HANNITY: That doesn't bother you, Charlie?
RANGEL: It bothered me that he was negotiating for our government, I'll tell you that. Oh, I'm sorry.
HANNITY: Now I want to get into this issue because there's been these claims that the vice -- that the administration didn't disclose this before, and I'm going to take you back to September 15th, four days after the September 11th attacks. It was on "Meet the Press." Dick Cheney was the guest, and I want to show you this exchange.
Dick Cheney said, "Certainly, we were surprised in the sense that there had been information coming in that a big operation was planned, but that's sort of a trend that you see all the time in these kinds of reports." He admitted it then.
Russert, "No specific report." "No specific threat involving a domestic operation or involving what happened, obviously, so, clearly, we were surprised." That is consistent -- wholly consistent with every -- the big news that came out this week.
RANGEL: How did the president know so fast based on that scanty information that it was Usama bin Laden? He said it just like that, that it was Usama bin Laden responsible for this.
HANNITY: You answer your question, Charlie. Are you insinuating he knew but didn't say anything?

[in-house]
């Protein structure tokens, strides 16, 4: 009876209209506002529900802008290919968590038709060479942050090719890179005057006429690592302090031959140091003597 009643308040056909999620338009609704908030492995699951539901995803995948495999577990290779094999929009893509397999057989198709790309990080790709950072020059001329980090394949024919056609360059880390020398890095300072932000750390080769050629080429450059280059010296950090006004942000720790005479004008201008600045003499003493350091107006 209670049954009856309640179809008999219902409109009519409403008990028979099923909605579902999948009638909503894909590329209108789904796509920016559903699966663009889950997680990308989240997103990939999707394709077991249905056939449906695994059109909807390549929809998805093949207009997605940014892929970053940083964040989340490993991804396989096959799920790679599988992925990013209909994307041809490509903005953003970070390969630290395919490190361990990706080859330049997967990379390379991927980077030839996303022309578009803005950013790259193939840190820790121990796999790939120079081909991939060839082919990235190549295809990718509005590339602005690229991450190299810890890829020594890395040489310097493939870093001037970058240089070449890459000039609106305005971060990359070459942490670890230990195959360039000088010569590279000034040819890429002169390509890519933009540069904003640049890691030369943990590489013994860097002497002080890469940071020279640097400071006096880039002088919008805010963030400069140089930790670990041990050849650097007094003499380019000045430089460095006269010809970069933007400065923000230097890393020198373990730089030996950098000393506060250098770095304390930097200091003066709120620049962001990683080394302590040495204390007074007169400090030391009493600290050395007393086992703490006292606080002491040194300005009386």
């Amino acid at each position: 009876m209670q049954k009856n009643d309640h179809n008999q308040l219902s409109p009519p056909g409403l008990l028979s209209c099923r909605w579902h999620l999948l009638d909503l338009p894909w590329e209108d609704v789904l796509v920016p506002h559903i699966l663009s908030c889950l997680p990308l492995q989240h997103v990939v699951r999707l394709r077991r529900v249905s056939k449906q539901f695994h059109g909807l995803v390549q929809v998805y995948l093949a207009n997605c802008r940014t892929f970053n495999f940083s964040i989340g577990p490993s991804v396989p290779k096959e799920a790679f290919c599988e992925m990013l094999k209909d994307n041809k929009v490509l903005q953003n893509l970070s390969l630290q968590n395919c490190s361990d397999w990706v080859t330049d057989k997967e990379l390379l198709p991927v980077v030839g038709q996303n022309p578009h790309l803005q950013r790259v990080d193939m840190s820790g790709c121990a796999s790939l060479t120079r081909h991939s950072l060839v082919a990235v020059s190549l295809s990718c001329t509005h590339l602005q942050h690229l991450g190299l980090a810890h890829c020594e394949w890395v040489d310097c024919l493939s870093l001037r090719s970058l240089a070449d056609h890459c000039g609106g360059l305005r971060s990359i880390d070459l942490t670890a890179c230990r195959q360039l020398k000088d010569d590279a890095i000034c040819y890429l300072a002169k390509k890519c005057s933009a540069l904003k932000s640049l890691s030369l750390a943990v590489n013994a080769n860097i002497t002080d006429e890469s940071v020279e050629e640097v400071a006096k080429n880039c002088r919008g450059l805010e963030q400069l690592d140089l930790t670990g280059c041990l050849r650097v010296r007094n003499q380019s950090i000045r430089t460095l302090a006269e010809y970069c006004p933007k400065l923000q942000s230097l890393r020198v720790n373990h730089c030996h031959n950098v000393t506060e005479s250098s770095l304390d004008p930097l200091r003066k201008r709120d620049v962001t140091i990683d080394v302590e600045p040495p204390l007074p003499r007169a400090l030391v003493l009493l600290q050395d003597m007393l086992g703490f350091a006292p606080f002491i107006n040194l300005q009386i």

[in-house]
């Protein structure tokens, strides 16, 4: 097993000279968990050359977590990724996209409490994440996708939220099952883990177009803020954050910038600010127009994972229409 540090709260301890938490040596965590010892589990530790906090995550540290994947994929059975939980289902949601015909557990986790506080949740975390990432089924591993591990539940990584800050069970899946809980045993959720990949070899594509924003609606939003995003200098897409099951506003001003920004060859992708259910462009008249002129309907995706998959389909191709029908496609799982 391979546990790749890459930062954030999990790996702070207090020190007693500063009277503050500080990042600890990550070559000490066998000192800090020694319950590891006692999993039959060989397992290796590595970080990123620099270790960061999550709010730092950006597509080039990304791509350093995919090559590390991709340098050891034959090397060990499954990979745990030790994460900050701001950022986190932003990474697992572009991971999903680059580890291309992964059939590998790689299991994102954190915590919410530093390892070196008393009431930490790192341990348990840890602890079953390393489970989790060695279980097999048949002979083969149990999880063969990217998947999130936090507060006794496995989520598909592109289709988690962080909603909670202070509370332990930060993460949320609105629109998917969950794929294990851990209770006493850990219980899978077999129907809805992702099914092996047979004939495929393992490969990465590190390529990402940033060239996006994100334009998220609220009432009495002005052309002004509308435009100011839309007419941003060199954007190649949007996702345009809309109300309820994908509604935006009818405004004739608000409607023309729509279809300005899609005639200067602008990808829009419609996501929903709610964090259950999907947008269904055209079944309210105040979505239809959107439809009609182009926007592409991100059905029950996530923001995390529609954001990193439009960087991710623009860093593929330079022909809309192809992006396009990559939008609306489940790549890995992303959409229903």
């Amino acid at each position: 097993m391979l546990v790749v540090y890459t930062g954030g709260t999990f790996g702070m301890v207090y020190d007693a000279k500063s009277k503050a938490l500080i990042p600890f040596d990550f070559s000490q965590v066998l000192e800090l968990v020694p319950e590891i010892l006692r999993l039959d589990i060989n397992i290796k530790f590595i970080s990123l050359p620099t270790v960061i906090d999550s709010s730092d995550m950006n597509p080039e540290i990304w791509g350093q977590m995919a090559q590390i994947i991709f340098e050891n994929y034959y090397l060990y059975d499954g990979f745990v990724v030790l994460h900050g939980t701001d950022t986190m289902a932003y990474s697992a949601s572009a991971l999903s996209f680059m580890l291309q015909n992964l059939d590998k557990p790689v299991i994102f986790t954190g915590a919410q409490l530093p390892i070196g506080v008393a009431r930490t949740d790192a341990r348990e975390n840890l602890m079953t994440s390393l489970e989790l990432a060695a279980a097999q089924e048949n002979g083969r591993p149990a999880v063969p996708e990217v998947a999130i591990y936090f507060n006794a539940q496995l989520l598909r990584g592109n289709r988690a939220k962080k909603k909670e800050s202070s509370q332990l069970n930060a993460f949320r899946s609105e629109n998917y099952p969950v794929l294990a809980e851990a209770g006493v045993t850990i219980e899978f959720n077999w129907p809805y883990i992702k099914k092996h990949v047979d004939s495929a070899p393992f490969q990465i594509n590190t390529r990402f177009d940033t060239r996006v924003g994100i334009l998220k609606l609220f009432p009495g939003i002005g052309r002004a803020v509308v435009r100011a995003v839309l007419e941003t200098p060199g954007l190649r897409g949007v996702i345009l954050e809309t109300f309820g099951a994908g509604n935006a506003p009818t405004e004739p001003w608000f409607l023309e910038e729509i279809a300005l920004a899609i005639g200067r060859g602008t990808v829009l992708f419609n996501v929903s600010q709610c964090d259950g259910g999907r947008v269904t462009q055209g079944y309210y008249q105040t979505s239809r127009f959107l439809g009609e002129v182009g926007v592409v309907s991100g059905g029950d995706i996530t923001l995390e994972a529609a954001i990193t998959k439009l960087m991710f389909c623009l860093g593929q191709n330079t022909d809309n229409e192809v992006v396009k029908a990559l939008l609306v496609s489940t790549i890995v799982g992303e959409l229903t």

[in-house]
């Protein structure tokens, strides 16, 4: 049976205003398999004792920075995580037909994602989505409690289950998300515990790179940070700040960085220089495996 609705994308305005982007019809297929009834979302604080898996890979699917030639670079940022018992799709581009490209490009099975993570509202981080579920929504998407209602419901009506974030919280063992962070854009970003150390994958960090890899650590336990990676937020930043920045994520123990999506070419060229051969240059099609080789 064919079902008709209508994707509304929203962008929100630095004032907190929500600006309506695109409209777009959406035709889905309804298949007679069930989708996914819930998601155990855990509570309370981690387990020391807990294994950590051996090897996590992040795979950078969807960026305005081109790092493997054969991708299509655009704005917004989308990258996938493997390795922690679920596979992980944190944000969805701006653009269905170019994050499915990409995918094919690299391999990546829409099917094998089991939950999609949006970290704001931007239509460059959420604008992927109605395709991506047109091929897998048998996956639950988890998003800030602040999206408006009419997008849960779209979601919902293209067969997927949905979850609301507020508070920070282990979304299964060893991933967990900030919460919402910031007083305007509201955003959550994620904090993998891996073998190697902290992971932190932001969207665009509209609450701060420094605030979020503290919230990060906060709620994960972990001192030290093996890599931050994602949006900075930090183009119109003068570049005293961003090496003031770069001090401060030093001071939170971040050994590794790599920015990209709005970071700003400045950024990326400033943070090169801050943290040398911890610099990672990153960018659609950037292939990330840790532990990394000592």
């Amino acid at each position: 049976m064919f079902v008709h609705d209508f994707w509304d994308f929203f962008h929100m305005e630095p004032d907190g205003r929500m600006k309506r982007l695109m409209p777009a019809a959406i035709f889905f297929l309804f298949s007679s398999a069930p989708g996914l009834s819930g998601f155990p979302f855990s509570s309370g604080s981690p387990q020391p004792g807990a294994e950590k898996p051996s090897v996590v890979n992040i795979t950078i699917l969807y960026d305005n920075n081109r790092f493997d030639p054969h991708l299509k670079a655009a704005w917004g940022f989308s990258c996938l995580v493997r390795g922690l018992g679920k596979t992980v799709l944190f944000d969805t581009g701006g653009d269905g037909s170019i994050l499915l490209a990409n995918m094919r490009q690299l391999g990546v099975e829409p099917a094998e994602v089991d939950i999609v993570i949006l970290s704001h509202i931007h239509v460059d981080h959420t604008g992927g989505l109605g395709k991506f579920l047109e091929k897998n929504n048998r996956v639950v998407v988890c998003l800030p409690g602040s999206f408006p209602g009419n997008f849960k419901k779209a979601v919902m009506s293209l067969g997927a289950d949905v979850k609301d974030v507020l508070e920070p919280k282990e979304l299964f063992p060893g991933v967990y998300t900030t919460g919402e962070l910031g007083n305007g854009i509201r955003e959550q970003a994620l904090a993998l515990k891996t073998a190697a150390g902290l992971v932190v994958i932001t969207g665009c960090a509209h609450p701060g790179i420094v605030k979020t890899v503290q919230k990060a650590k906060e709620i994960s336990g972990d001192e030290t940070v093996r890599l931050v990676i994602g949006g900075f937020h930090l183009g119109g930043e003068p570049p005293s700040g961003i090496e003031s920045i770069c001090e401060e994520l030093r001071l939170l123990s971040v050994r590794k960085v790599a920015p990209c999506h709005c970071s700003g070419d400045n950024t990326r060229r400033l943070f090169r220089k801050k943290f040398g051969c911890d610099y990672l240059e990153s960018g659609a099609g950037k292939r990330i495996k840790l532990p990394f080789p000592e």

RANGEL: No, I am insinuating -- I am stating the fact that he had all of this mishmash information and no one took the time to say, "He's a new president. He's new to international politics," and they should have spelled it out.
HANNITY: You know -- you know what's outrageous here?
RANGEL: The FBI, the CIA were not talking with each other.
HANNITY: The Democrats are exploiting a tragedy for political gain. I mean, I know they play the race card. I know they scare old people.
Don't you draw the line here?
RANGEL: You know, just because the president did not respond the way we all would have liked him to -- it's not just Democrats that are asking the question. If the terrorists are going to win, you know what happens? It freezes...
HANNITY: This is for politics.
RANGEL: How -- what's for politics? The president already said...
HANNITY: They don't want to hurt the president's approval rating.
RANGEL: That's the only president we have...
COLMES: We've got to go.
RANGEL: ... and, believe me, what...
COLMES: We've got to go.
RANGEL: ... the president is doing he's doing to himself.
COLMES: All right, Mansoor. Congressman. Thank you both very much.
Coming up, meet the Berkeley graduate instructor who encouraged conservatives to not take his class.
RANGEL: I don't want to leave. I don't want to just walk away.
COLMES: They want to stay and argue...
RANGEL: We're going to continue this debate in the green room.
COLMES: Later, the Reverend Pat Robertson will join us to discuss the Middle East.
We'll continue on HANNITY & COLMES.